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Discussion papers
https://doi.org/10.5194/os-2019-75
© Author(s) 2019. This work is distributed under
the Creative Commons Attribution 4.0 License.
https://doi.org/10.5194/os-2019-75
© Author(s) 2019. This work is distributed under
the Creative Commons Attribution 4.0 License.

Research article 11 Jul 2019

Research article | 11 Jul 2019

Review status
This discussion paper is a preprint. It is a manuscript under review for the journal Ocean Science (OS).

Marine monitoring in Europe: is it adequate to address environmental threats and pressures?

Suzanne J. Painting1, Kate A. Collingridge1, Dominique Durand4, Antoine Grémare2, Veronique Créach1, Christos Arvanitidis3, and Guillaume Bernard5 Suzanne J. Painting et al.
  • 1Centre for Environment, Fisheries and Aquaculture Science (CEFAS), Lowestoft, NR33 0HT, UK
  • 2Université de Bordeaux, EPOC, UMR 5805, F-33615 Pessac, France
  • 3Hellenic Centre for Marine Research, Heraklion, 71500, Greece
  • 4COVARTEC, Bergen, 5141, Norway
  • 5CNRS, EPOC, UMR 5805, F-33615 Pessac, France

Abstract. We provide a review of the environmental threats and gaps in monitoring programmes in European coastal waters based on previous studies, an online questionnaire, and an in-depth assessment of observation scales. Our findings underpin the JERICO-NEXT1 monitoring strategy for the development and integration of coastal observatories in Europe, and support JERICO-RI2 in providing high-value physical, chemical and biological datasets for addressing key challenges at a European level. This study highlights the need for improved monitoring of environmental threats in European coastal environments.

Participants in the online questionnaire provided new insights into gaps between environmental threats and monitoring of impacts. In total, 36 national representatives, scientists and monitoring authorities from 12 European countries (Finland, France, Germany, Greece, Ireland, Italy, Malta, Norway, Poland, Spain, Sweden, United Kingdom) completed the questionnaire, and 38 monitoring programmes were reported. The main policy drivers of monitoring were identified as the EU Water Framework Directive (WFD), Marine Strategy Framework Directive (MSFD), Regional Seas conventions (e.g. OSPAR) and local drivers. Although policy drivers change over time, their overall purposes remain similar. The most commonly identified threats to the marine environment were: marine litter, shipping, contaminants, organic enrichment, and fishing. Regime shift was identified as a pressure by 67 % of respondents. The main impacts of these pressures or threats were identified by the majority of respondents (> 70 %) to be habitat loss or destruction, underwater noise, and contamination, with 60 % identifying undesirable disturbance (e.g. oxygen depletion), changes in sediment/substrate composition, changes in community composition, harmful micro-organisms and invasive species as key impacts.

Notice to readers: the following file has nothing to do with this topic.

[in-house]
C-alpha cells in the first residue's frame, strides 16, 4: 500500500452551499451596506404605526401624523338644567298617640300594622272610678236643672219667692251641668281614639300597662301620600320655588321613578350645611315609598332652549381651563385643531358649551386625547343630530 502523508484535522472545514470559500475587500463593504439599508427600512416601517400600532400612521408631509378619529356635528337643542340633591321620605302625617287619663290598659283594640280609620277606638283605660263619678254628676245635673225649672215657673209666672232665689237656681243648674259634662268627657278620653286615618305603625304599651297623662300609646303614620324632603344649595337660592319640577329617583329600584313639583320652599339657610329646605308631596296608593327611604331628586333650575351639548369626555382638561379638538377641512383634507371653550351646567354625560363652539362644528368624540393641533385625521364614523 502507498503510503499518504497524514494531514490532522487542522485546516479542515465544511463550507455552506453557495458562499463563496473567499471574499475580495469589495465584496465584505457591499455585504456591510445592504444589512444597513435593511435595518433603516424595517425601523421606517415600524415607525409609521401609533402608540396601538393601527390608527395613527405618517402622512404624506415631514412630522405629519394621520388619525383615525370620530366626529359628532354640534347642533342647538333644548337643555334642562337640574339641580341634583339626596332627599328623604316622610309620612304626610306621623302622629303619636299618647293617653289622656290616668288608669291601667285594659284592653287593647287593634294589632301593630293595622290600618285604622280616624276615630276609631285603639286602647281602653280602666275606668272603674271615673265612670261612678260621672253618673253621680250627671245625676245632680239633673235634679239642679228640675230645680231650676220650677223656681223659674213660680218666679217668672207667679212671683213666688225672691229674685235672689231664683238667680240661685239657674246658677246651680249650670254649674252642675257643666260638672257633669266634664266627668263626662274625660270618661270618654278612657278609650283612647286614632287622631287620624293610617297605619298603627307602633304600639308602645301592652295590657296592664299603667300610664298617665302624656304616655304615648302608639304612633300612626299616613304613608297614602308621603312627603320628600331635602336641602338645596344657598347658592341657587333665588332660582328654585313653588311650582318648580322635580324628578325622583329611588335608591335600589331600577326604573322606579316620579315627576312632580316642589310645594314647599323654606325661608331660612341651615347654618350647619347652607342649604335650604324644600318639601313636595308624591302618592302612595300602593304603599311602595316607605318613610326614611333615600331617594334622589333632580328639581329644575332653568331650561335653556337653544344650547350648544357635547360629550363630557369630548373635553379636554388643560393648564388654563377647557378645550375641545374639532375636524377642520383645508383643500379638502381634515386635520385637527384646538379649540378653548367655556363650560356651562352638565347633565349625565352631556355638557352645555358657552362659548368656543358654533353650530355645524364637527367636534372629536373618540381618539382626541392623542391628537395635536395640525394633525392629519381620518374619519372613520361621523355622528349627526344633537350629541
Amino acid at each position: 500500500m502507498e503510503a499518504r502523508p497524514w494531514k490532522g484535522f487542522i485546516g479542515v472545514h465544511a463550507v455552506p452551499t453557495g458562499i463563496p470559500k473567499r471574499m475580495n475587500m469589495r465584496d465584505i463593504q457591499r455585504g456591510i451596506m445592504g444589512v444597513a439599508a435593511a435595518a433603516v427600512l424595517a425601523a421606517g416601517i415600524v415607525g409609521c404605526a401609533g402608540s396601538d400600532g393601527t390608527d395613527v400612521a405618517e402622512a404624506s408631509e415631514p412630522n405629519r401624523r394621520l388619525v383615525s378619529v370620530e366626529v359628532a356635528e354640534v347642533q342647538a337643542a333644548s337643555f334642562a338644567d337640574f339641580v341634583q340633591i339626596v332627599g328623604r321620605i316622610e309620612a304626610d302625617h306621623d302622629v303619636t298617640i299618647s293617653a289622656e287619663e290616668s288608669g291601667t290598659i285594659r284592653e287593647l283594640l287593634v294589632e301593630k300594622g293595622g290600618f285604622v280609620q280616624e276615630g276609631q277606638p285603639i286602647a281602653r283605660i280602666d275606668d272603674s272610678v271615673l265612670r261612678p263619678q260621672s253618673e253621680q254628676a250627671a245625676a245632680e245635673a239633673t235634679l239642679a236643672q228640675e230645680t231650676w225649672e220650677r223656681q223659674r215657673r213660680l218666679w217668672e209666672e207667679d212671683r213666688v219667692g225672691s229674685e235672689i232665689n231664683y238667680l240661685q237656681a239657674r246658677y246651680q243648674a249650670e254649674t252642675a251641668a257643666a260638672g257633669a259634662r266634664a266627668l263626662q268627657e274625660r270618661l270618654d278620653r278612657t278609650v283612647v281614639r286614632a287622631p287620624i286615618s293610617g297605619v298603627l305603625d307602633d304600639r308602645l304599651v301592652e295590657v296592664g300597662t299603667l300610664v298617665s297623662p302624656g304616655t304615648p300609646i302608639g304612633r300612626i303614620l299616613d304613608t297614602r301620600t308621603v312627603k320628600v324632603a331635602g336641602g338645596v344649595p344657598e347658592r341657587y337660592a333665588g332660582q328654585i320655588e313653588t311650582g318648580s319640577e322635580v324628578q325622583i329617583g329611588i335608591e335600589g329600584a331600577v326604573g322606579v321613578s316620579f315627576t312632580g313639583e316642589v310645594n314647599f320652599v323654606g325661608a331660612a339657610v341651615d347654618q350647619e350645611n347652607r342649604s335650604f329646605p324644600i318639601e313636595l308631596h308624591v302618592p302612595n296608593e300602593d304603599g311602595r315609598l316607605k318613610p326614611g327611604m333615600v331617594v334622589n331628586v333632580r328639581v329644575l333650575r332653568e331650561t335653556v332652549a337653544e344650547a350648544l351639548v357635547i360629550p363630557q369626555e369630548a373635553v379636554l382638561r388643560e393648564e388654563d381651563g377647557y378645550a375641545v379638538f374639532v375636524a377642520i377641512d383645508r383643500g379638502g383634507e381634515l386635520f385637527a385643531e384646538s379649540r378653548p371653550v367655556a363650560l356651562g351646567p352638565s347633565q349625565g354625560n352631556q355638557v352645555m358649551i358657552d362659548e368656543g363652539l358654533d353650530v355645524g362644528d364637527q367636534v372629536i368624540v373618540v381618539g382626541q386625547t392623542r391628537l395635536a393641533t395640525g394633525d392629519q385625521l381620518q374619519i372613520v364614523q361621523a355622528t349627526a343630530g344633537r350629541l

Most respondents considered current monitoring of threats to be partially adequate or not adequate. The majority of responses were related to spatial and/or temporal scales at which monitoring takes place, and inadequate monitoring of particular parameters. Suggestions for improved monitoring programmes included improved design, increased monitoring effort and better linkages with research and new technologies. Improved monitoring programmes should be fit-for-purpose, underpin longer-term scientific objectives which cut across policy and other drivers, and consider cumulative effects of multiple pressures.

The JERICO-RI aims to fill some of the observation gaps in monitoring programmes through development of new technologies. The science strategy for JERICO-RI will pave the way to a better integration of physical, chemical and biological observations into an ecological process perspective.

1 JERICO-NEXT is the European H2020 project under grant agreement No. 654410.

2 JERICO-RI is the European coastal research infrastructure (RI) community built by and through JERICO-NEXT and its predecessor JERICO (Framework 7 Grant Agreement 49 no 262584).

Suzanne J. Painting et al.
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Short summary
We carried out a literature review and an opinion poll of the JERICO-NEXT community to identify the main environmental threats in European coastal areas, and gaps in monitoring. The need for improved monitoring was highlighted, e.g. through improved design and monitoring effort and better links with new technologies. The findings underpin the JERICO-NEXT science strategy to integrate linkages between physical, chemical and biological parameters to address scientific and policy needs.
We carried out a literature review and an opinion poll of the JERICO-NEXT community to identify...
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